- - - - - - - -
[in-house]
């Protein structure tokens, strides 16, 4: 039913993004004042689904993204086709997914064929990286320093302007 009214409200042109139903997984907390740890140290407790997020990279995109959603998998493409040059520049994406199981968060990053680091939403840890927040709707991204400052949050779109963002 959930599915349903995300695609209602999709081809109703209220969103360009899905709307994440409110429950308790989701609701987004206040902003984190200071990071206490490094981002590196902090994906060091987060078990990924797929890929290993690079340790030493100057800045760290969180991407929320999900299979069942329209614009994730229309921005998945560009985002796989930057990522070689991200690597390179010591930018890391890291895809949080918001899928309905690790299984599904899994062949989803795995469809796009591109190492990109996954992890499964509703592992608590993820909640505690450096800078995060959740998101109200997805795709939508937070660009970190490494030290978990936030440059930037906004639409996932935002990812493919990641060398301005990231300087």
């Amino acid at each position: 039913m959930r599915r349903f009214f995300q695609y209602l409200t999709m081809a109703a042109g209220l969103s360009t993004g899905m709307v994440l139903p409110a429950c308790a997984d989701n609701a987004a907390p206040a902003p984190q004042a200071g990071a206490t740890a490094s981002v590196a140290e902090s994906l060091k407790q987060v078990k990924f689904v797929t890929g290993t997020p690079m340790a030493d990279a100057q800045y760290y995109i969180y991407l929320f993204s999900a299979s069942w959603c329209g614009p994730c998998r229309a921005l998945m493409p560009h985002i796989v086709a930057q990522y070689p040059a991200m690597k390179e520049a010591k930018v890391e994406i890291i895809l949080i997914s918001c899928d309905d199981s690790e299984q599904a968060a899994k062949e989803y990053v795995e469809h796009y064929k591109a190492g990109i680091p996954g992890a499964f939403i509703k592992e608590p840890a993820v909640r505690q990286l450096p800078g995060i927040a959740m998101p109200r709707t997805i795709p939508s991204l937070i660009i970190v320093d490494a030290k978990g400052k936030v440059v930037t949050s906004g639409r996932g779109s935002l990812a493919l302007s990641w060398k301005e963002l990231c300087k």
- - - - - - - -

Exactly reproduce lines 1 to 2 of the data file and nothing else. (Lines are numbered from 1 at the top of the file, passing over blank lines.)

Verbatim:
[in-house]
């Protein structure tokens, strides 16, 4: 039913993004004042689904993204086709997914064929990286320093302007 009214409200042109139903997984907390740890140290407790997020990279995109959603998998493409040059520049994406199981968060990053680091939403840890927040709707991204400052949050779109963002 959930599915349903995300695609209602999709081809109703209220969103360009899905709307994440409110429950308790989701609701987004206040902003984190200071990071206490490094981002590196902090994906060091987060078990990924797929890929290993690079340790030493100057800045760290969180991407929320999900299979069942329209614009994730229309921005998945560009985002796989930057990522070689991200690597390179010591930018890391890291895809949080918001899928309905690790299984599904899994062949989803795995469809796009591109190492990109996954992890499964509703592992608590993820909640505690450096800078995060959740998101109200997805795709939508937070660009970190490494030290978990936030440059930037906004639409996932935002990812493919990641060398301005990231300087």